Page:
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Periodic Transition on an Axial Compressor Stator: Incidence and Clocking Effects: Part II - Transition Onset Predictions

Citation

Solomon, WJ and Walker, GJ and Hughes, JD, Periodic Transition on an Axial Compressor Stator: Incidence and Clocking Effects: Part II - Transition Onset Predictions, Journal of Turbomachinery - Transactions of the ASME, 121, (3) pp. 408-415. ISSN 0889-504X (1999) [Refereed Article]

DOI: doi:10.1115/1.2841333

Abstract

Transition onset observations from a 1.5-stage axial compressor outlet stator presented in Part I of this paper are compared with the predictions of conventional transition correlations applied in a quasi-steady manner. The viscous/inviscid interaction code MISES is used to predict the blade surface pressure distributions and boundary layer development. The temporal variation in transition onset is then predicted using ensemble-averaged free-stream turbulence data from the compressor measurements. This simple procedure captures most significant features of the complex transition process on the compressor, and is clearly superior to fixed transition models based on long-term average free-stream turbulence levels. Parallel computations for both natural and bypass transition modes indicate that the natural transition mode tends to dominate on the compressor. This is at variance with turbine airfoil experience, where bypass transition is clearly more important. Comparison of prediction and experiment highlights the significance of leading edge potential flow interactions in promoting periodic wake-induced transition. Viscous/inviscid interactions in the neighborhood of transition can also have an important influence on boundary layer stability and separation phenomena. | Transition onset observations from a 1.5-stage axial compressor outlet stator presented in Part I of this paper are compared with the predictions of conventional transition correlations applied in a quasi-steady manner. The viscous/inviscid interaction code MISES is used to predict the blade surface pressure distributions and boundary layer development. The temporal variation in transition onset is then predicted using ensemble-averaged free-stream turbulence data from the compressor measurements. This simple procedure captures most significant features of the complex transition process on the compressor, and is clearly superior to fixed transition models based on long-term average free-stream turbulence levels. Parallel computations for both natural and bypass transition modes indicate that the natural transition mode tends to dominate on the compressor. This is at variance with turbine airfoil experience, where bypass transition is clearly more important. Comparison of prediction and experiment highlights the significance of leading edge potential flow interactions in promoting periodic wake-induced transition. Viscous/inviscid interactions in the neighborhood of transition can also have an important influence on boundary layer stability and separation phenomena.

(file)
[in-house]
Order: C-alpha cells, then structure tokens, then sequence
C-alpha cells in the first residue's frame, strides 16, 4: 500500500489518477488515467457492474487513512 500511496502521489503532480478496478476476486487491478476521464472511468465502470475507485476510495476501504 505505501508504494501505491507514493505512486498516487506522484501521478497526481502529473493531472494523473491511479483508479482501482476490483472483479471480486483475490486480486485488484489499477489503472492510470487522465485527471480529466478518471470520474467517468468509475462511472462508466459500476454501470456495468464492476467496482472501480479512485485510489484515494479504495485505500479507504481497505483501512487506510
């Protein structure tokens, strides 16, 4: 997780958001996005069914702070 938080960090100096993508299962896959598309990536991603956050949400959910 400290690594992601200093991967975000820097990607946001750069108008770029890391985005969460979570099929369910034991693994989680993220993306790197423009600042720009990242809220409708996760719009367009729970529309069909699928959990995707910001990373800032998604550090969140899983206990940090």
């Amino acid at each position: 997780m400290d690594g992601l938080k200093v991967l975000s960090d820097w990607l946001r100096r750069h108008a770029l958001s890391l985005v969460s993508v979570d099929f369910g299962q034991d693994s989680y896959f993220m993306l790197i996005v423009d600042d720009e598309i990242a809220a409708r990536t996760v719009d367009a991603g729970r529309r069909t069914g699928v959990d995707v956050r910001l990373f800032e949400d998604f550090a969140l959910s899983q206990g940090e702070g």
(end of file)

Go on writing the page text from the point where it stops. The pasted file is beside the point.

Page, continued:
Item Details

Item Type:Refereed Article
Research Division:Engineering
Research Group:Aerospace Engineering
Research Field:Aircraft Performance and Flight Control Systems
Objective Division:Manufacturing
Objective Group:Transport Equipment
Objective Field:Aerospace Equipment
Author:Walker, GJ (Professor Greg Walker)
Author:Hughes, JD (Ms Janet Dilyse Hughes)
ID Code:17294
Year Published:1999
Web of Science® Times Cited:16
Deposited By:Civil and Mechanical Engineering
Deposited On:1999-08-01
Last Modified:2011-11-17
Downloads:0

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